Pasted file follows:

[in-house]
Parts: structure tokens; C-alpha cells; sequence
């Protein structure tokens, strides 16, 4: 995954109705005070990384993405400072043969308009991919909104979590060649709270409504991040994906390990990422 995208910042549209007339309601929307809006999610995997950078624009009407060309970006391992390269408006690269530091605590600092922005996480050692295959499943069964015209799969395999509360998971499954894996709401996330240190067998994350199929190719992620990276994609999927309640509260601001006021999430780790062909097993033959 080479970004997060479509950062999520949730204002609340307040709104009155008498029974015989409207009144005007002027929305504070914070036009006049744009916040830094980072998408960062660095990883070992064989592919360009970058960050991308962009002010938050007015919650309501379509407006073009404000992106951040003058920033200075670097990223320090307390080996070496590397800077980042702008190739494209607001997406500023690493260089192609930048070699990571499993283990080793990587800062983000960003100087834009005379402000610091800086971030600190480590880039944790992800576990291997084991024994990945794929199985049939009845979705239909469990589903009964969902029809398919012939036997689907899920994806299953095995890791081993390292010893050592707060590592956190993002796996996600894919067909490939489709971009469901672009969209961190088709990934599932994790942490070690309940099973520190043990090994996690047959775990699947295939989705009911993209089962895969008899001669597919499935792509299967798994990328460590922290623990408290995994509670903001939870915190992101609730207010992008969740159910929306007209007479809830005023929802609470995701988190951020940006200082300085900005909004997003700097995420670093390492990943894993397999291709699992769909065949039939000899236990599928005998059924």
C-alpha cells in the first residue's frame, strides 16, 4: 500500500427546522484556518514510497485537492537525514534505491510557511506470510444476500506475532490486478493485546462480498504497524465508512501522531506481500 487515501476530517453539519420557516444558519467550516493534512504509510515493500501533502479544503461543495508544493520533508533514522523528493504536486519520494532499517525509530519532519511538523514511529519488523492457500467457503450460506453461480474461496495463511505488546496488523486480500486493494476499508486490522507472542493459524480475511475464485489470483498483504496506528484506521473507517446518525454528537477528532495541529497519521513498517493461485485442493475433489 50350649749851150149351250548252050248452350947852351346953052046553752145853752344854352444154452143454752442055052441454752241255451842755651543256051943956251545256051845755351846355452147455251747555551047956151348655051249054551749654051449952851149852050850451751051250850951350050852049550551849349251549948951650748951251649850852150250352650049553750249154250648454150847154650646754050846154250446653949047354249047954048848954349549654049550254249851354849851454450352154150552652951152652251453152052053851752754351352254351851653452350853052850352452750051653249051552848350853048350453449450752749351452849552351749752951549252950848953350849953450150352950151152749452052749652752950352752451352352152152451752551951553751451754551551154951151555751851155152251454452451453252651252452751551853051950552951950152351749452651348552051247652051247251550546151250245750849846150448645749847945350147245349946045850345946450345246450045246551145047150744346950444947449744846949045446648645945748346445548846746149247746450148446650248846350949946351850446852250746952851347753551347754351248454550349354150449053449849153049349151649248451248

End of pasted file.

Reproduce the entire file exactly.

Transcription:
[in-house]
Parts: structure tokens; C-alpha cells; sequence
């Protein structure tokens, strides 16, 4: 995954109705005070990384993405400072043969308009991919909104979590060649709270409504991040994906390990990422 995208910042549209007339309601929307809006999610995997950078624009009407060309970006391992390269408006690269530091605590600092922005996480050692295959499943069964015209799969395999509360998971499954894996709401996330240190067998994350199929190719992620990276994609999927309640509260601001006021999430780790062909097993033959 080479970004997060479509950062999520949730204002609340307040709104009155008498029974015989409207009144005007002027929305504070914070036009006049744009916040830094980072998408960062660095990883070992064989592919360009970058960050991308962009002010938050007015919650309501379509407006073009404000992106951040003058920033200075670097990223320090307390080996070496590397800077980042702008190739494209607001997406500023690493260089192609930048070699990571499993283990080793990587800062983000960003100087834009005379402000610091800086971030600190480590880039944790992800576990291997084991024994990945794929199985049939009845979705239909469990589903009964969902029809398919012939036997689907899920994806299953095995890791081993390292010893050592707060590592956190993002796996996600894919067909490939489709971009469901672009969209961190088709990934599932994790942490070690309940099973520190043990090994996690047959775990699947295939989705009911993209089962895969008899001669597919499935792509299967798994990328460590922290623990408290995994509670903001939870915190992101609730207010992008969740159910929306007209007479809830005023929802609470995701988190951020940006200082300085900005909004997003700097995420670093390492990943894993397999291709699992769909065949039939000899236990599928005998059924």
C-alpha cells in the first residue's frame, strides 16, 4: 500500500427546522484556518514510497485537492537525514534505491510557511506470510444476500506475532490486478493485546462480498504497524465508512501522531506481500 487515501476530517453539519420557516444558519467550516493534512504509510515493500501533502479544503461543495508544493520533508533514522523528493504536486519520494532499517525509530519532519511538523514511529519488523492457500467457503450460506453461480474461496495463511505488546496488523486480500486493494476499508486490522507472542493459524480475511475464485489470483498483504496506528484506521473507517446518525454528537477528532495541529497519521513498517493461485485442493475433489 50350649749851150149351250548252050248452350947852351346953052046553752145853752344854352444154452143454752442055052441454752241255451842755651543256051943956251545256051845755351846355452147455251747555551047956151348655051249054551749654051449952851149852050850451751051250850951350050852049550551849349251549948951650748951251649850852150250352650049553750249154250648454150847154650646754050846154250446653949047354249047954048848954349549654049550254249851354849851454450352154150552652951152652251453152052053851752754351352254351851653452350853052850352452750051653249051552848350853048350453449450752749351452849552351749752951549252950848953350849953450150352950151152749452052749652752950352752451352352152152451752551951553751451754551551154951151555751851155152251454452451453252651252452751551853051950552951950152351749452651348552051247652051247251550546151250245750849846150448645749847945350147245349946045850345946450345246450045246551145047150744346950444947449744846949045446648645945748346445548846746149247746450148446650248846350949946351850446852250746952851347753551347754351248454550349354150449053449849153049349151649248451248